Look at My Teeth! Male White Faced Capuchin in Threat Display. Taken in Carate, Costa Rica. Photo by Ben Blankenship. ©2019

Look at My Teeth! Male White Faced Capuchin in Threat Display. Taken in Carate, Costa Rica. Photo by Ben Blankenship. ©2019

And now, let’s get into some more birds! Hummingbirds, macaws, and toucans…

Hummingbird Feeding. Taken in San Gerardo de Dota, Costa Rica. Photo by Ben Blankenship. ©2019

Hummingbird Feeding. Taken in San Gerardo de Dota, Costa Rica. Photo by Ben Blankenship. ©2019

Hummingbird in Flight. Taken in San Gerardo de Dota, Costa Rica. Photo by Ben Blankenship. ©2019

Hummingbird in Flight. Taken in San Gerardo de Dota, Costa Rica. Photo by Ben Blankenship. ©2019

Scarlet Macaw Feeding on a Wild Almond. Taken in Carate, Costa Rica. Photo by Ben Blankenship. ©2019

Scarlet Macaw Feeding on a Wild Almond. Taken in Carate, Costa Rica. Photo by Ben Blankenship. ©2019

Scarlet Macaw in a Beach Almond Tree. Taken in Carate, Costa Rica. Photo by Ben Blankenship. ©2019

Scarlet Macaw in a Beach Almond Tree. Taken in Carate, Costa Rica. Photo by Ben Blankenship. ©2019

Chestnut-mandibled Toucan in a Mango Tree. Taken in Carate, Costa Rica. Photo by Ben Blankenship. ©2019

Chestnut-mandibled Toucan in a Mango Tree. Taken in Carate, Costa Rica. Photo by Ben Blankenship. ©2019

Chestnut-Mandibled Toucan Raiding a Woodpecker Nest. Taken in Carate, Costa Rica. Photo by Ben Blankenship. ©2019

Chestnut-Mandibled Toucan Raiding a Woodpecker Nest. Taken in Carate, Costa Rica. Photo by Ben Blankenship. ©2019

Costa Rican Castration Party - Part One // WARNING, GRAPHIC

Located along the road from Puerto Jimenez to Carate is the sprawling Finca Bijagual (pronounced Bee-Ha-Gwahl).  Both a tourist destination, offering guest cabins, a restaurant, and horseback riding, Bijagual is also a functioning cattle farm. Bijagual is owned by the always pleasant Don Trino.  A towering and elderly Tico, he is bespectacled and always clad in a Hawaiian style button down.  Instead of floral patterns, his shirts feature images of cowboys roping steers, fisherman battling marlin, or scenes of Daffy Duck and Goofy sipping cocktails on a beach.  He can always be found hanging in the restaurant, an open-air pavilion located just adjacent to the road.  The Bijagual restaurant also serves as a venue for the occasional dance party, events that draw attendees from all the nearby villages. Beer and cacique guarro (Costa Rican-made sugar cane liquor) flow freely while partiers couple up to dance the merengue, salsa, and bachata.   These events go late into the night, and almost always go on without incident.  The same, however, cannot be said for one Bijagual party that occurs but once a year. Coinciding with the birthday of Don Trino’s son, this event is the annual castrating of the bulls.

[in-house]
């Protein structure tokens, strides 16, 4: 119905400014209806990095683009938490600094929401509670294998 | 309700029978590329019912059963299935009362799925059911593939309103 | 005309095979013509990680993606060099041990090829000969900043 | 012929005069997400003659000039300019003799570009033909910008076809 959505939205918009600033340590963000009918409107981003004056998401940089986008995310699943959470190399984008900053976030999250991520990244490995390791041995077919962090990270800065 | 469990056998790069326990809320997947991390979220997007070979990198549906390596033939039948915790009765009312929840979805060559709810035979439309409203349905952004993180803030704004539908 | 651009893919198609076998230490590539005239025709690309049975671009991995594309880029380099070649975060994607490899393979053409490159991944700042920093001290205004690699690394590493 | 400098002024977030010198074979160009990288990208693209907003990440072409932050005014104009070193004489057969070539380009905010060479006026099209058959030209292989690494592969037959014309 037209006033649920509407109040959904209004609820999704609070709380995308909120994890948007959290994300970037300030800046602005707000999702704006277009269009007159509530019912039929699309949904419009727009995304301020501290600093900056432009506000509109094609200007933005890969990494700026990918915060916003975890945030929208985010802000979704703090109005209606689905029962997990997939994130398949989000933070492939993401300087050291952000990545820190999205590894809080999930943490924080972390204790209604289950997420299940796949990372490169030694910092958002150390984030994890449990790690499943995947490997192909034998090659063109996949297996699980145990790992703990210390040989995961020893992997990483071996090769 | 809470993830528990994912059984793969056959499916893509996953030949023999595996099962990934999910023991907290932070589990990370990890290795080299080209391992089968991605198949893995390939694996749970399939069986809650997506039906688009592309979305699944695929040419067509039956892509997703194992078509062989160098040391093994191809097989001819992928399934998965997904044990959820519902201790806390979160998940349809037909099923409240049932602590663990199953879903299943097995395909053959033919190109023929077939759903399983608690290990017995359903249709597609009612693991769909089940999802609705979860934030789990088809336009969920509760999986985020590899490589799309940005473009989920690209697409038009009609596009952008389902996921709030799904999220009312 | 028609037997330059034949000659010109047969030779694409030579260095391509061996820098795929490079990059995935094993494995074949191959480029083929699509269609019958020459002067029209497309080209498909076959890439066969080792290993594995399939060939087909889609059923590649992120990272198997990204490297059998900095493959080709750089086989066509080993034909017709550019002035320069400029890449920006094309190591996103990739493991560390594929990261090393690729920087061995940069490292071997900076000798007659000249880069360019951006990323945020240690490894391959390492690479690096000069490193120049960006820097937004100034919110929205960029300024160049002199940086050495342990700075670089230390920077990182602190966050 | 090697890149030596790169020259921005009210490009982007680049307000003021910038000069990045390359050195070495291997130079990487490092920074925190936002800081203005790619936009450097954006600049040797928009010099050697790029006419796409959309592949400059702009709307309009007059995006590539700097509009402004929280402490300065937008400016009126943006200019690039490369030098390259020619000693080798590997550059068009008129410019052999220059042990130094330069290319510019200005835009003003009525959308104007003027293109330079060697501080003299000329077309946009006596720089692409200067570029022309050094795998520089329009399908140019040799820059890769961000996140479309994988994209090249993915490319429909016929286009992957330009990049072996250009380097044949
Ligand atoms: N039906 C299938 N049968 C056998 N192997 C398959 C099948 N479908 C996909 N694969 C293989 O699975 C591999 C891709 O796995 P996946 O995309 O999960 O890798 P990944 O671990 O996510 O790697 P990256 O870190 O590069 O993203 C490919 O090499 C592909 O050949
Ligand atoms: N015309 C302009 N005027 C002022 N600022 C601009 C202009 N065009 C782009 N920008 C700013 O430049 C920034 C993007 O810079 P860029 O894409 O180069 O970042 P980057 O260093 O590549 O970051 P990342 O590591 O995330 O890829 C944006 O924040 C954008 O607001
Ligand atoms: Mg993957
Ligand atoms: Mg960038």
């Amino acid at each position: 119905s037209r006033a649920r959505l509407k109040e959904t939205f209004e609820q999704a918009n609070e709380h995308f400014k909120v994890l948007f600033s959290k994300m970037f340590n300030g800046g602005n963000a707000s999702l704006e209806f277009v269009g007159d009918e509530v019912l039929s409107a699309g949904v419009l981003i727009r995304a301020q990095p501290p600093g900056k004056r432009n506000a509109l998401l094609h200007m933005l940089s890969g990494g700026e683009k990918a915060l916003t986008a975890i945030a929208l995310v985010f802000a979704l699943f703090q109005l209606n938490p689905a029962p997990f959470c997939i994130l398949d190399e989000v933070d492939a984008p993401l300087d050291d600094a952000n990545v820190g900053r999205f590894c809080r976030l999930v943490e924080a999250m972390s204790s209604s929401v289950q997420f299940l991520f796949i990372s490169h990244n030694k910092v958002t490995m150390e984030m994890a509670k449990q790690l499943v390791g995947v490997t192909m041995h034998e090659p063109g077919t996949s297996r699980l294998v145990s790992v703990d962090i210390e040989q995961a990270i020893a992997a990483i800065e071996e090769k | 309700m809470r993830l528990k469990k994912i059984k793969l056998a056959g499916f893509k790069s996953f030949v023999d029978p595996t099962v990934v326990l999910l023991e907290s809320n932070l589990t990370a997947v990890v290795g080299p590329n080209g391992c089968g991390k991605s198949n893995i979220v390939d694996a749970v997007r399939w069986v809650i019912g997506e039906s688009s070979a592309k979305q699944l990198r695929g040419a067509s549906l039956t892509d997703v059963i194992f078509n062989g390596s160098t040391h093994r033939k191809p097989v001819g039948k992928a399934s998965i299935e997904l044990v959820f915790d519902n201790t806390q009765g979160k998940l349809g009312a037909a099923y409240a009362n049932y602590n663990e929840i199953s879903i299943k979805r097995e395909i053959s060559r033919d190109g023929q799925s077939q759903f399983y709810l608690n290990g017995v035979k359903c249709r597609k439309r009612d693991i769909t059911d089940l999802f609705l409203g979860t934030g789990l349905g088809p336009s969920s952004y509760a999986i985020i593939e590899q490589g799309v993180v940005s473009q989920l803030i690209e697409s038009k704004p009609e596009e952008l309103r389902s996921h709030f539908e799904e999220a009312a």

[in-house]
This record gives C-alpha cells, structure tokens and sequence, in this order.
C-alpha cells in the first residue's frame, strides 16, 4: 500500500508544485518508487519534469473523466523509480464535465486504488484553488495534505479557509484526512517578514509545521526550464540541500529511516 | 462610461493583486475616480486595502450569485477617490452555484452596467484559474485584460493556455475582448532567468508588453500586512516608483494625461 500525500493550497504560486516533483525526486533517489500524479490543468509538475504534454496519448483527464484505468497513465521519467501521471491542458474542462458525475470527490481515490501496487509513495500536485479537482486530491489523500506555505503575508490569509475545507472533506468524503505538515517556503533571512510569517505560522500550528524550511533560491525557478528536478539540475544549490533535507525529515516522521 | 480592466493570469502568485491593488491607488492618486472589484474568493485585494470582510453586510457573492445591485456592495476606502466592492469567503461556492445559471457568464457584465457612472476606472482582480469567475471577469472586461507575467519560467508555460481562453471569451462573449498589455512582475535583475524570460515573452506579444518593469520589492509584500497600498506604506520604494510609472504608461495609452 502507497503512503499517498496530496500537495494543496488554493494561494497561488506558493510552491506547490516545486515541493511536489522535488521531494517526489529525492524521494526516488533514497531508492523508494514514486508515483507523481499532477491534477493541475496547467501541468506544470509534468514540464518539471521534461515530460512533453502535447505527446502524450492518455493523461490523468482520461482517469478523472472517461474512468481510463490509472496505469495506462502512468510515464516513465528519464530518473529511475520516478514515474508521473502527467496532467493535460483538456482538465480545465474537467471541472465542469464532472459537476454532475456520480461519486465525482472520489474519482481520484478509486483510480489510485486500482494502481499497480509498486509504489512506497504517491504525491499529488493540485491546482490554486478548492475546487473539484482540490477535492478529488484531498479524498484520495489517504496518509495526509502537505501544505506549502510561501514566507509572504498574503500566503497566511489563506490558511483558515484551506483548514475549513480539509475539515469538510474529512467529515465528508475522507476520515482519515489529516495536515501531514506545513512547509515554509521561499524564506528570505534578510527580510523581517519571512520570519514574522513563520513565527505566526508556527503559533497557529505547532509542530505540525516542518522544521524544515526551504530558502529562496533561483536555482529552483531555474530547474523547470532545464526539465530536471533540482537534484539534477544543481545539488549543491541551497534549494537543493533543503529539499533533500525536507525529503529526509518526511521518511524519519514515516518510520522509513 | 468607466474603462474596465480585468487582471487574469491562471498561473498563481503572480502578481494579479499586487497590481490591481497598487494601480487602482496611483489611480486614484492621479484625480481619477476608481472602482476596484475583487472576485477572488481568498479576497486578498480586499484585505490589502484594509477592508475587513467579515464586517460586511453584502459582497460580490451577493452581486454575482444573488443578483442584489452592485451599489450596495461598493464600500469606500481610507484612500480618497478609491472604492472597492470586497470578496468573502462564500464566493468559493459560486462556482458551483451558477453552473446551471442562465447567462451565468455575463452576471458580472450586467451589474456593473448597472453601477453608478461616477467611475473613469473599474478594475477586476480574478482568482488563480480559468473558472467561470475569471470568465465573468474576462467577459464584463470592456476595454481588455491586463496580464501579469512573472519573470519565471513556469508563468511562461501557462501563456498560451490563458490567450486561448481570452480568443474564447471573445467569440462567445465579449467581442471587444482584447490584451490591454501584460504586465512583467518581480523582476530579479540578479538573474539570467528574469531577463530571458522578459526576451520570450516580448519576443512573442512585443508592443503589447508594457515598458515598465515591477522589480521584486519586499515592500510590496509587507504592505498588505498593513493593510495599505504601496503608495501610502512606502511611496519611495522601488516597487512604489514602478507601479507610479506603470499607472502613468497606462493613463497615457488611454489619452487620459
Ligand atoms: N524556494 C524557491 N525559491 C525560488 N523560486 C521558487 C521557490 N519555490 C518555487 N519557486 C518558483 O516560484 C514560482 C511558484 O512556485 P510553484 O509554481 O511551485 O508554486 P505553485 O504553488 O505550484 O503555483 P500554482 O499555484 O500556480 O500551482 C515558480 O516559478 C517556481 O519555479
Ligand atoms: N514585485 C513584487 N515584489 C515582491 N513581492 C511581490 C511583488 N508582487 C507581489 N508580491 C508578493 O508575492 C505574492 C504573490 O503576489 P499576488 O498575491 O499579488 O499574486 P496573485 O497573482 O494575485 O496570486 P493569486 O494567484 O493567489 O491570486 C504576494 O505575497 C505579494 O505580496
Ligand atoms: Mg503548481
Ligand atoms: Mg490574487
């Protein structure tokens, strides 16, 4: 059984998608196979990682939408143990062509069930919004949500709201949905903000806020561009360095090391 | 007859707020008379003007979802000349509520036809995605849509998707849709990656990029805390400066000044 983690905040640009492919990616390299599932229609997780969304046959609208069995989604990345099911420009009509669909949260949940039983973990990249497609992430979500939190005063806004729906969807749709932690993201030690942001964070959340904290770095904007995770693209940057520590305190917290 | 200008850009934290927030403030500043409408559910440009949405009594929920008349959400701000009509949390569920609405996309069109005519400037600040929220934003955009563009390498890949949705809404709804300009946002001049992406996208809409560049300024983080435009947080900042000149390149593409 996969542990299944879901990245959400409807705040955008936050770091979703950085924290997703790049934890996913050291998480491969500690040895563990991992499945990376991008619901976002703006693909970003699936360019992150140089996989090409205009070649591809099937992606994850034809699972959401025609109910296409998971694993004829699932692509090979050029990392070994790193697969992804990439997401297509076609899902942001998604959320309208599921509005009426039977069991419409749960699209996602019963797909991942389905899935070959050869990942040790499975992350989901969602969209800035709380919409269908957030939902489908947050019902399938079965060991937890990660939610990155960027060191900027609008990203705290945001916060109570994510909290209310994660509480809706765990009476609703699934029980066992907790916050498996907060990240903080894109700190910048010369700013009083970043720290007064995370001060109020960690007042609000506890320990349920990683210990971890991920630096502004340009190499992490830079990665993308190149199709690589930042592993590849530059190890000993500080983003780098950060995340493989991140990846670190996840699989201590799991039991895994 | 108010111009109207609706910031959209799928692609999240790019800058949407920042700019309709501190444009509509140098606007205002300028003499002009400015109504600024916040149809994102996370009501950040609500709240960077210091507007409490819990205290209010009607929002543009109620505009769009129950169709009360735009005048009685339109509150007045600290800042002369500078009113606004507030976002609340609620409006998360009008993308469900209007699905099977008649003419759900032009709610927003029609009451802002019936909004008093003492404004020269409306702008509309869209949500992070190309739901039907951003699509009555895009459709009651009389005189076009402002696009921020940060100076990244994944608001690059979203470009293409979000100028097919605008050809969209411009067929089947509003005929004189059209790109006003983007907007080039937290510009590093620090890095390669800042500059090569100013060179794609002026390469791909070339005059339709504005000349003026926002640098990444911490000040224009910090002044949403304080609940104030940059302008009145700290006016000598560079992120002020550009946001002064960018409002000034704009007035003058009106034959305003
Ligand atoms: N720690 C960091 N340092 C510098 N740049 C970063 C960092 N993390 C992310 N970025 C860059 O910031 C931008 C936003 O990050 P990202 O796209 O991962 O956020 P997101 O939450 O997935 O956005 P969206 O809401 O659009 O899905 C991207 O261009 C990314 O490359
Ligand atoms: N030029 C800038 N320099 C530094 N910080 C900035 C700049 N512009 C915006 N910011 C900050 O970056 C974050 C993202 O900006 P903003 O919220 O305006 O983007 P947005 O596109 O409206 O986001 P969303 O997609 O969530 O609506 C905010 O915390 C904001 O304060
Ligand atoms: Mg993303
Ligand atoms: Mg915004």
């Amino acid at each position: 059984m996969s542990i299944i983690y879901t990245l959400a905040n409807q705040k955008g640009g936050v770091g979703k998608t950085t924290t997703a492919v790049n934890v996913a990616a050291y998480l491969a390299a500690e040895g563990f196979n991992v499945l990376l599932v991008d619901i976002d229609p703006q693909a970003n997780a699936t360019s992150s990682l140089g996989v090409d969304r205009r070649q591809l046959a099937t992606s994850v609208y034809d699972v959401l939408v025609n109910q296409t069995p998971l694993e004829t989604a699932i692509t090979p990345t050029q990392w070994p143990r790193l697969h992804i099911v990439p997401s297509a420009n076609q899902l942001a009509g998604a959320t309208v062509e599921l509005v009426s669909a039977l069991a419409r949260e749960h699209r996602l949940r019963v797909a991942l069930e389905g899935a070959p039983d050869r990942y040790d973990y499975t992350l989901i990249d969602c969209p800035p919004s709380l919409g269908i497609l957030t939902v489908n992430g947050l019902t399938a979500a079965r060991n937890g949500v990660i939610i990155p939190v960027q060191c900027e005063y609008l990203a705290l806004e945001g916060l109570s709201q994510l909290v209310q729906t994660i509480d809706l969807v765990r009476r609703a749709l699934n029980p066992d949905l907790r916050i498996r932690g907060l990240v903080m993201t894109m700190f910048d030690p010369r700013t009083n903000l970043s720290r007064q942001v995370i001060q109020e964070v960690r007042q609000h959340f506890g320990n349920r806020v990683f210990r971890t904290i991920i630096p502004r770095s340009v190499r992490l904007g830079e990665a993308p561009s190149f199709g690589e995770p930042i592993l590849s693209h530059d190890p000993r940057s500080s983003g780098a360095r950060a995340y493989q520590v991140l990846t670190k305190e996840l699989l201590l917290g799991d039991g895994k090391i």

While living in Carate last year, I actually missed my ride to the event because I was too hung over from the previous night’s festivities.  You see, the ‘castration party,’ as gringos like to refer to it, begins at 7:00 in the morning.  And after that day’s festivities were coming to a close and friends began to return to Carate from Bijagual, they imparted upon me tales I thought unbelievable; tales of men roping and wrestling rampaging bulls, the savaging of one such hombre by a wild-eyed bull, and the graphic descriptions of the castration process that the animals endured.  

I was tormented with regret for having slept through such an apparently chaotic, brutal, and bizarre event, such as was described to me.  So, as this year’s ‘castration party’ drew near, I made my plans as shrewdly as I could to ensure my ability to attend.  I made sure I was off work, had arranged transportation, and that my camera batteries were charged and ready.  

Arriving at 8:30 in the morning, I knew I was late to the party.  After being dropped off at the restaurant, I quickly made my way back to the corral where the melee was already underway.  Walking along the aging wooden fencing, I observed two dozen young bulls crowded into the corner of a large holding pen.  They eyed me with suspicion, apparently anticipating the battle that awaited each of them.  In the adjacent pen, a group of about twenty men and a couple of women knocked back beers and shots of guarro.  They were already covered in dust and sweat, laughing and twirling lassos.  A six foot tall fence encircled the arena, which was about 60 feet by 40 feet in size. Perched atop the fence were at least two dozen spectators.  A table was setup just outside the pen serving cold beer, guarro shots, and chunks of barbecued beef.

Spectators line the fence during one of the drinking breaks between castrations.

Spectators line the fence during one of the drinking breaks between castrations.

Before reaching the gate though, I was intercepted by a smiling and hand-shaking Don Trino.  He greeted me warmly, then opened a small side gate and ushered me into the corral.